The second day of meetings began with visits to the UN Development Programme, the Constitutional Court of BiH, and the European Union (EU) Delegation to BiH. At the UNDP, our group further explored the political struggles faced by Bosnia and Herzegovina following the end of the Bosnian War and signing of the Dayton Agreement. Even today, the country relies on the signed accord as its constitution, with a rotating trilateral presidency elected by the Bosniak, Bosnian Serb, and Bosnian Croat populations. This has caused much gridlock, political corruption, and an inability to reform due to persistent nationalist sentiment promoted by the de facto political parties in the nation. Afterwards, we visited the Constitutional Court of BiH, where we met the president of the court and learned about the role of this legal body after the signing of the Dayton Accords in 1995. Today, there are three different constitutions that exist in the country, a constitution for the Federation of BiH, a constitution for Republika Srpska, and a constitution for the country as a whole. Constitutional reform presents one of many challenges to Bosnia in becoming a full-fledged EU member state.

The last day was the excursion to Potocari and Srebrenica where we visited the memorial to the victims of the genocide and met with survivors who lost family members. At Snaga Zene, The Mother’s of Srebrenica Association, we listened to first-hand accounts of the genocide and its legacy on various Bosniak communities throughout eastern BiH. Although it was an emotionally heavy and tragic visit, it was important to hear the mothers’ stories and understand the process for rebuilding their lives. Afterwards, we visited the memorial to the more than 8,000 men and boys who lost their lives at Srebrenica. We also had the chance to visit “The Dutchbat,” the United Nations compound where Dutch UN peacekeepers were encamped during the Srebrenica crisis. Now a museum, our group toured the area and heard from an on-site historian about his connection to the conflict and genocide.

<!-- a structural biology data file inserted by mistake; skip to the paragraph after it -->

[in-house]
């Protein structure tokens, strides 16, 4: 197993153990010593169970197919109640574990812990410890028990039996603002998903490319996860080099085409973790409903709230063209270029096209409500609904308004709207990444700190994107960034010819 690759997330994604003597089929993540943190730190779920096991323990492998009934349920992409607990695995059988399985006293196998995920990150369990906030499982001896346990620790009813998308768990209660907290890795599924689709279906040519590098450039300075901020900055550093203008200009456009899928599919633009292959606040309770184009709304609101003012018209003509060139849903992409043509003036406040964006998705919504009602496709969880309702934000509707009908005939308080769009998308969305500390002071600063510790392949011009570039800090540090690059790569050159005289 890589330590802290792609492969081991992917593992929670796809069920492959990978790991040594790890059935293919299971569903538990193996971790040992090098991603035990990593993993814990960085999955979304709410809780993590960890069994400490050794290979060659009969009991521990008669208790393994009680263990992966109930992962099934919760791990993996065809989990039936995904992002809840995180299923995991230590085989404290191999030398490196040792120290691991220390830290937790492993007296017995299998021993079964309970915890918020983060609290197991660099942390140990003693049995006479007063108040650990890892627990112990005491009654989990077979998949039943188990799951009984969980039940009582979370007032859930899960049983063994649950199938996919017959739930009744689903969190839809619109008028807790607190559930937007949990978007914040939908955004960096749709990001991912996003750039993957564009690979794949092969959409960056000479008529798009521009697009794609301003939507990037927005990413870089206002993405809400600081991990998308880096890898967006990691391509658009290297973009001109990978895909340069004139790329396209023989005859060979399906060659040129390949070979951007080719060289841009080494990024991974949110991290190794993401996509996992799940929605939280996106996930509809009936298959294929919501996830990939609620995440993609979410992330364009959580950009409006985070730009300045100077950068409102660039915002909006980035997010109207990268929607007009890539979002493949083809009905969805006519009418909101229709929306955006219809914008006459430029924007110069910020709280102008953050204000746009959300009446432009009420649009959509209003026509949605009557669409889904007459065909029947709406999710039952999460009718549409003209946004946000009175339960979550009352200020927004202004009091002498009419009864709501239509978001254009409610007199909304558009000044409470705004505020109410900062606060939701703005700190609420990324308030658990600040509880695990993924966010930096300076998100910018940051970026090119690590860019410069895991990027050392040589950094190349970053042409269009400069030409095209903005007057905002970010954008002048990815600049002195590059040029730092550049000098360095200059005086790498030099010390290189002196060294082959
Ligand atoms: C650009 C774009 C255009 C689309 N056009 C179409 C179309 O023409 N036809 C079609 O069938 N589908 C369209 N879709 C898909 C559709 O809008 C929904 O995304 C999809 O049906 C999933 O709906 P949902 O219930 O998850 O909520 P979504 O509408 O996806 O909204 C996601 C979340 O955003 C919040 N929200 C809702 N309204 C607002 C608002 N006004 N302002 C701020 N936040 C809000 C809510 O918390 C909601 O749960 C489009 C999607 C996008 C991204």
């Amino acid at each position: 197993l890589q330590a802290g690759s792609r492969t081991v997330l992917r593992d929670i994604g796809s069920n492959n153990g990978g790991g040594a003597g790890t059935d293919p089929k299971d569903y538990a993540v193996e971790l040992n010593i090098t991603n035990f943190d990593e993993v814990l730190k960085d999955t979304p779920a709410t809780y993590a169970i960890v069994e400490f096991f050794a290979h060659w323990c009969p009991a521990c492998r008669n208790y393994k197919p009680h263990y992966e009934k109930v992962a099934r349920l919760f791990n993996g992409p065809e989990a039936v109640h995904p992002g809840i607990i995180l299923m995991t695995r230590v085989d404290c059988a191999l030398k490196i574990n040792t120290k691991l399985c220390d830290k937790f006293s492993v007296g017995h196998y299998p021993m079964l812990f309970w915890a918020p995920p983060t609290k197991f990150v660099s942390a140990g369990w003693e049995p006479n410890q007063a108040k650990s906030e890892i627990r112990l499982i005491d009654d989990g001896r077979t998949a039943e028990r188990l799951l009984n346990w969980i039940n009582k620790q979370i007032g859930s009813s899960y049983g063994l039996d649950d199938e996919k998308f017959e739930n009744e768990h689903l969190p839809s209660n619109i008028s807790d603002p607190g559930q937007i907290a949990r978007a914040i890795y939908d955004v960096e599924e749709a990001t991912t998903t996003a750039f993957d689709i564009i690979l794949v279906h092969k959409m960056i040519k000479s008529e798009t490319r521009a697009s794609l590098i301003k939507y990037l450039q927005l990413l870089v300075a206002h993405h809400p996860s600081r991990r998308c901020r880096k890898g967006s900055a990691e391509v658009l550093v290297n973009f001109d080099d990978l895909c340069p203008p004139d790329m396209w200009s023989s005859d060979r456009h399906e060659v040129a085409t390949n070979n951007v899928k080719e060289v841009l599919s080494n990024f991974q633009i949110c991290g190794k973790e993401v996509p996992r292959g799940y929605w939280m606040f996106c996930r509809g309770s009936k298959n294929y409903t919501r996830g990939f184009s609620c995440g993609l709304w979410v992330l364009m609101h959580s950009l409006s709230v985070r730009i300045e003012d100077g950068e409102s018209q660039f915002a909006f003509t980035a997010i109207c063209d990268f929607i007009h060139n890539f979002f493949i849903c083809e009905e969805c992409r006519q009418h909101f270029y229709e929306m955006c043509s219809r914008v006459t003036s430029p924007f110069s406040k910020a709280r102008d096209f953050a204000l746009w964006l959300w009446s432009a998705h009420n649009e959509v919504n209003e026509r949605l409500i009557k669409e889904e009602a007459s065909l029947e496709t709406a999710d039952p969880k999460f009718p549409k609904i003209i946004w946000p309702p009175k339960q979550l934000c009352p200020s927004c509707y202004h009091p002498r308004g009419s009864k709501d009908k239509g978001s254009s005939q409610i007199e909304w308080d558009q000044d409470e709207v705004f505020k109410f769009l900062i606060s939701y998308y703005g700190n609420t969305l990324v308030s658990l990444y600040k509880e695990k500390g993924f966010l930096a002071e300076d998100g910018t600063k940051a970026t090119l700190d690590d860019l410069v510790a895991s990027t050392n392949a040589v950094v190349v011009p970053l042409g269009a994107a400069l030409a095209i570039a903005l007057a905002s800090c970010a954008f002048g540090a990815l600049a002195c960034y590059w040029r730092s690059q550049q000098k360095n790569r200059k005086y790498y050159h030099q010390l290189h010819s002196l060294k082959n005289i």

In addition to the organized meetings and excursions of our study trip, participants had the opportunity to visit religious sites, taste local foods, and experience contemporary Bosnian culture. The trip was unique in that it was an opportunity to experience Bosnia of the past and Bosnia of today, and witness firsthand the challenges faced by this country. Ultimately, the CCSDD Sarajevo Study Trip was an academic success and was well-received by all participants.

Alex Ferraz

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“European Constitutional Courts and Transitions to Democracy” – Francesco Biagi

We are very pleased to announce that CCSDD Researcher Francesco Biagi’s new book, European Constitutional Courts and Transitions to Democracy, is out! The volume, published by Cambridge University Press, brings together research on democratization processes and constitutional justice by examining the role of three generations of European constitutional courts in the transitions to democracy that took place in Europe in the twentieth century. Using a comparative perspective, Biagi examines how the constitutional courts during that period managed to ensure an initial full implementation of the constitutional provisions, thus contributing – together with other actors and factors – to the positive outcome of the democratization processes. Congratulations Francesco!

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CCSDD visits Maastricht conference: “EU Agencies as ‘Inbetweeners’? The Relationship between EU Agencies and Member States”


This past Wednesday and Thursday (December 4-5), our very own Dr. Marko Milenkovic took part in the “EU Agencies as ‘Inbetweeners’? The Relationship between EU Agencies and Member States” conference at Maastricht. Dr. Milenkovic served as the chair of panel 6, titled “EU Agencies and Member States: political and judicial accountability.” During the conference, participants discussed future activities for The Academic Research Network on EU Agencies & Institutional Innovation (TARN) network.